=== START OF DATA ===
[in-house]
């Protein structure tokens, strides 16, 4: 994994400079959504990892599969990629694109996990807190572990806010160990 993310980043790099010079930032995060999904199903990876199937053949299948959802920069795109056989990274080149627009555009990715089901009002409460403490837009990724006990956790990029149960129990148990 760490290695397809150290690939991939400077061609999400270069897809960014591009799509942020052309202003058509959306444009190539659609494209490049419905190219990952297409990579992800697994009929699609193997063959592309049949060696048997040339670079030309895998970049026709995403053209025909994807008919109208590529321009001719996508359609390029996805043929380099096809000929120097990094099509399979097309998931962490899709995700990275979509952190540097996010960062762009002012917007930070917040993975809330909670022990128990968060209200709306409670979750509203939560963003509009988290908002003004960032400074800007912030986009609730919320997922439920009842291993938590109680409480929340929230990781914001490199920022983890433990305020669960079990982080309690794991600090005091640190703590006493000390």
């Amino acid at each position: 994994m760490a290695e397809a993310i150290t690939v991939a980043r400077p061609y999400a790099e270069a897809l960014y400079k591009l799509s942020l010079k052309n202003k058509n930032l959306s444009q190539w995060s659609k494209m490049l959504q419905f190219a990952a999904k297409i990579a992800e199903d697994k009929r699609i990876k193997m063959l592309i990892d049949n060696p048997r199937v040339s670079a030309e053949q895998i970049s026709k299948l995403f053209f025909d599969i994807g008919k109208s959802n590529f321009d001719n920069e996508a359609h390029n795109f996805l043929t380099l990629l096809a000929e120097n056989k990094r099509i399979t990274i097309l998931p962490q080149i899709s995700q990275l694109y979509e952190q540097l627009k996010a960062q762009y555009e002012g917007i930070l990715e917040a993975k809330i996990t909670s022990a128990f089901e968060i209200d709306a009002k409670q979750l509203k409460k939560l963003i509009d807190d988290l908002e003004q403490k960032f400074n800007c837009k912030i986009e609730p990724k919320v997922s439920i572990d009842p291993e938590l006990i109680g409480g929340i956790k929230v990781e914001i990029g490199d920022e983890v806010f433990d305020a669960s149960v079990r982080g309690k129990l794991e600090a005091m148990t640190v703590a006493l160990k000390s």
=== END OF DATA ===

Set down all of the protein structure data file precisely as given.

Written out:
[in-house]
């Protein structure tokens, strides 16, 4: 994994400079959504990892599969990629694109996990807190572990806010160990 993310980043790099010079930032995060999904199903990876199937053949299948959802920069795109056989990274080149627009555009990715089901009002409460403490837009990724006990956790990029149960129990148990 760490290695397809150290690939991939400077061609999400270069897809960014591009799509942020052309202003058509959306444009190539659609494209490049419905190219990952297409990579992800697994009929699609193997063959592309049949060696048997040339670079030309895998970049026709995403053209025909994807008919109208590529321009001719996508359609390029996805043929380099096809000929120097990094099509399979097309998931962490899709995700990275979509952190540097996010960062762009002012917007930070917040993975809330909670022990128990968060209200709306409670979750509203939560963003509009988290908002003004960032400074800007912030986009609730919320997922439920009842291993938590109680409480929340929230990781914001490199920022983890433990305020669960079990982080309690794991600090005091640190703590006493000390």
């Amino acid at each position: 994994m760490a290695e397809a993310i150290t690939v991939a980043r400077p061609y999400a790099e270069a897809l960014y400079k591009l799509s942020l010079k052309n202003k058509n930032l959306s444009q190539w995060s659609k494209m490049l959504q419905f190219a990952a999904k297409i990579a992800e199903d697994k009929r699609i990876k193997m063959l592309i990892d049949n060696p048997r199937v040339s670079a030309e053949q895998i970049s026709k299948l995403f053209f025909d599969i994807g008919k109208s959802n590529f321009d001719n920069e996508a359609h390029n795109f996805l043929t380099l990629l096809a000929e120097n056989k990094r099509i399979t990274i097309l998931p962490q080149i899709s995700q990275l694109y979509e952190q540097l627009k996010a960062q762009y555009e002012g917007i930070l990715e917040a993975k809330i996990t909670s022990a128990f089901e968060i209200d709306a009002k409670q979750l509203k409460k939560l963003i509009d807190d988290l908002e003004q403490k960032f400074n800007c837009k912030i986009e609730p990724k919320v997922s439920i572990d009842p291993e938590l006990i109680g409480g929340i956790k929230v990781e914001i990029g490199d920022e983890v806010f433990d305020a669960s149960v079990r982080g309690k129990l794991e600090a005091m148990t640190v703590a006493l160990k000390s």